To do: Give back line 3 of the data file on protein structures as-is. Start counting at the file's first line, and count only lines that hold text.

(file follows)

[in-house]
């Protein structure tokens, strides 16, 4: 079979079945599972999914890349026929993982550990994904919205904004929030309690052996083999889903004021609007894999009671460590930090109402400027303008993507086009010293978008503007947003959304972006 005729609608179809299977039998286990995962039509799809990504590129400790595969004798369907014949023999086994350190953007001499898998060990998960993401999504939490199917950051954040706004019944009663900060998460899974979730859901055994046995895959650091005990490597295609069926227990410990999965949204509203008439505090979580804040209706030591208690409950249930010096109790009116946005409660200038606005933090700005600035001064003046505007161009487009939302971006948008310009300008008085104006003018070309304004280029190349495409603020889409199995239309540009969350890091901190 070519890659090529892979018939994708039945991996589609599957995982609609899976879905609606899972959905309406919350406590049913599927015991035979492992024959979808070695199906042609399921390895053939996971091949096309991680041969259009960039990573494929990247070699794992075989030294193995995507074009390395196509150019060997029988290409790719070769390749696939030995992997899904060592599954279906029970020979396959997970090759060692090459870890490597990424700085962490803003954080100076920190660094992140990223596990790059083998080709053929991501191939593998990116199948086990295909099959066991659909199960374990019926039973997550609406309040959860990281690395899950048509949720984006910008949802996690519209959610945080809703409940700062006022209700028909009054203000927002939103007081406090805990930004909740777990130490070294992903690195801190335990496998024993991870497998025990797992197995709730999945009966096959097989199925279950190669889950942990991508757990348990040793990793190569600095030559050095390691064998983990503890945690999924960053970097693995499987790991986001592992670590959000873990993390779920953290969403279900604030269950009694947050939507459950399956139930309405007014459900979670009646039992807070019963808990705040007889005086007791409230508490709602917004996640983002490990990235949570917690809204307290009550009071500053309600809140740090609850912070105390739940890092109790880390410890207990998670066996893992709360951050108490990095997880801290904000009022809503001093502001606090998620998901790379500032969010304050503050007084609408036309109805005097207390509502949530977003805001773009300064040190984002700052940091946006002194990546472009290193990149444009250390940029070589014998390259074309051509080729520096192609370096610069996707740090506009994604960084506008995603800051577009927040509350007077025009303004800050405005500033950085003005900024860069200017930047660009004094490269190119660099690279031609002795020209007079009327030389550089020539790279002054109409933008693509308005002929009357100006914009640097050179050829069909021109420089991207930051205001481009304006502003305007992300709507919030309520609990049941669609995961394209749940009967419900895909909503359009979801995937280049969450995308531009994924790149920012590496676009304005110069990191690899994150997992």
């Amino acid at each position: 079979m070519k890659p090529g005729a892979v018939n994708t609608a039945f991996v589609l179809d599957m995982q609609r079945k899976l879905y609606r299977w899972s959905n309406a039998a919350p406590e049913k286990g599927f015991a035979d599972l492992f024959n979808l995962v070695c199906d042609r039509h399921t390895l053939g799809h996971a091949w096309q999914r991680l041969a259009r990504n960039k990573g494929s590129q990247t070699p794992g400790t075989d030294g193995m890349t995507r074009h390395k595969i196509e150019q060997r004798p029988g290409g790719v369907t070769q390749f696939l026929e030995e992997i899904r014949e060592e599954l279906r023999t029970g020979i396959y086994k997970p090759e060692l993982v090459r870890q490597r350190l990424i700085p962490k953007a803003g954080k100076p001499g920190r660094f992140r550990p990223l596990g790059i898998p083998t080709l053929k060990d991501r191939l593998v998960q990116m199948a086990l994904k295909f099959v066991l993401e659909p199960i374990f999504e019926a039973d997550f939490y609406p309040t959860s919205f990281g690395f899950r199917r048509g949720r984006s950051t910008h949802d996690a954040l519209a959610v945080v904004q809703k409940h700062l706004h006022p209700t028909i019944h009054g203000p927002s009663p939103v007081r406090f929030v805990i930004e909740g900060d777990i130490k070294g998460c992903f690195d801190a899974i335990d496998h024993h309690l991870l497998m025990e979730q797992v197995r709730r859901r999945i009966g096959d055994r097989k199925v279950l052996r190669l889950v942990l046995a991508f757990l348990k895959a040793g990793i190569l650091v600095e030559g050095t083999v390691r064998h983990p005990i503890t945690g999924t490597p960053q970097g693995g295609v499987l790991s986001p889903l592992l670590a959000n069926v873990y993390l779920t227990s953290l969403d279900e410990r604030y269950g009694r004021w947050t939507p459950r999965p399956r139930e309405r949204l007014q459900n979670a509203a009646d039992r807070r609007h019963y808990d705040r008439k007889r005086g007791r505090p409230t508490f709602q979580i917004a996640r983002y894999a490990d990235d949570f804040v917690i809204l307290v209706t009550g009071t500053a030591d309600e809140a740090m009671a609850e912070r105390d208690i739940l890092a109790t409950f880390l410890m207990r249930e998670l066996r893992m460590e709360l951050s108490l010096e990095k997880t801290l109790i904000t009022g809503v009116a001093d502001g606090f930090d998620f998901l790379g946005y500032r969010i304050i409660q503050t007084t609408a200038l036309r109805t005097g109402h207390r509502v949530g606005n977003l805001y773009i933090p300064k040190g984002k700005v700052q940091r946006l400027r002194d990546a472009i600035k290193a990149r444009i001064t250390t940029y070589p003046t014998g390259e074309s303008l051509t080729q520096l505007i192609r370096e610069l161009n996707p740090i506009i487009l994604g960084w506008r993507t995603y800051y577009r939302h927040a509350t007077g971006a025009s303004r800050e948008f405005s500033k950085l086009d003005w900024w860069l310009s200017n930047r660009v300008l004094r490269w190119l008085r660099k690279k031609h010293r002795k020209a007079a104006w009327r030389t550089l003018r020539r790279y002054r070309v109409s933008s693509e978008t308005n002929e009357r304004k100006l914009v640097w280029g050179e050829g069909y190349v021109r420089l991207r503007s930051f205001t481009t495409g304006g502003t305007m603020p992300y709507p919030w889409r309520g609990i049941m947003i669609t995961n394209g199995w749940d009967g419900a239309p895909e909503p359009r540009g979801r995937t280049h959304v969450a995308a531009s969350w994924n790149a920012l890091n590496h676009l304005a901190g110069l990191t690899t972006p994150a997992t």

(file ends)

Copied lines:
């Amino acid at each position: 079979m070519k890659p090529g005729a892979v018939n994708t609608a039945f991996v589609l179809d599957m995982q609609r079945k899976l879905y609606r299977w899972s959905n309406a039998a919350p406590e049913k286990g599927f015991a035979d599972l492992f024959n979808l995962v070695c199906d042609r039509h399921t390895l053939g799809h996971a091949w096309q999914r991680l041969a259009r990504n960039k990573g494929s590129q990247t070699p794992g400790t075989d030294g193995m890349t995507r074009h390395k595969i196509e150019q060997r004798p029988g290409g790719v369907t070769q390749f696939l026929e030995e992997i899904r014949e060592e599954l279906r023999t029970g020979i396959y086994k997970p090759e060692l993982v090459r870890q490597r350190l990424i700085p962490k953007a803003g954080k100076p001499g920190r660094f992140r550990p990223l596990g790059i898998p083998t080709l053929k060990d991501r191939l593998v998960q990116m199948a086990l994904k295909f099959v066991l993401e659909p199960i374990f999504e019926a039973d997550f939490y609406p309040t959860s919205f990281g690395f899950r199917r048509g949720r984006s950051t910008h949802d996690a954040l519209a959610v945080v904004q809703k409940h700062l706004h006022p209700t028909i019944h009054g203000p927002s009663p939103v007081r406090f929030v805990i930004e909740g900060d777990i130490k070294g998460c992903f690195d801190a899974i335990d496998h024993h309690l991870l497998m025990e979730q797992v197995r709730r859901r999945i009966g096959d055994r097989k199925v279950l052996r190669l889950v942990l046995a991508f757990l348990k895959a040793g990793i190569l650091v600095e030559g050095t083999v390691r064998h983990p005990i503890t945690g999924t490597p960053q970097g693995g295609v499987l790991s986001p889903l592992l670590a959000n069926v873990y993390l779920t227990s953290l969403d279900e410990r604030y269950g009694r004021w947050t939507p459950r999965p399956r139930e309405r949204l007014q459900n979670a509203a009646d039992r807070r609007h019963y808990d705040r008439k007889r005086g007791r505090p409230t508490f709602q979580i917004a996640r983002y894999a490990d990235d949570f804040v917690i809204l307290v209706t009550g009071t500053a030591d309600e809140a740090m009671a609850e912070r105390d208690i739940l890092a109790t409950f880390l410890m207990r249930e998670l066996r893992m460590e709360l951050s108490l010096e990095k997880t801290l109790i904000t009022g809503v009116a001093d502001g606090f930090d998620f998901l790379g946005y500032r969010i304050i409660q503050t007084t609408a200038l036309r109805t005097g109402h207390r509502v949530g606005n977003l805001y773009i933090p300064k040190g984002k700005v700052q940091r946006l400027r002194d990546a472009i600035k290193a990149r444009i001064t250390t940029y070589p003046t014998g390259e074309s303008l051509t080729q520096l505007i192609r370096e610069l161009n996707p740090i506009i487009l994604g960084w506008r993507t995603y800051y577009r939302h927040a509350t007077g971006a025009s303004r800050e948008f405005s500033k950085l086009d003005w900024w860069l310009s200017n930047r660009v300008l004094r490269w190119l008085r660099k690279k031609h010293r002795k020209a007079a104006w009327r030389t550089l003018r020539r790279y002054r070309v109409s933008s693509e978008t308005n002929e009357r304004k100006l914009v640097w280029g050179e050829g069909y190349v021109r420089l991207r503007s930051f205001t481009t495409g304006g502003t305007m603020p992300y709507p919030w889409r309520g609990i049941m947003i669609t995961n394209g199995w749940d009967g419900a239309p895909e909503p359009r540009g979801r995937t280049h959304v969450a995308a531009s969350w994924n790149a920012l890091n590496h676009l304005a901190g110069l990191t690899t972006p994150a997992t």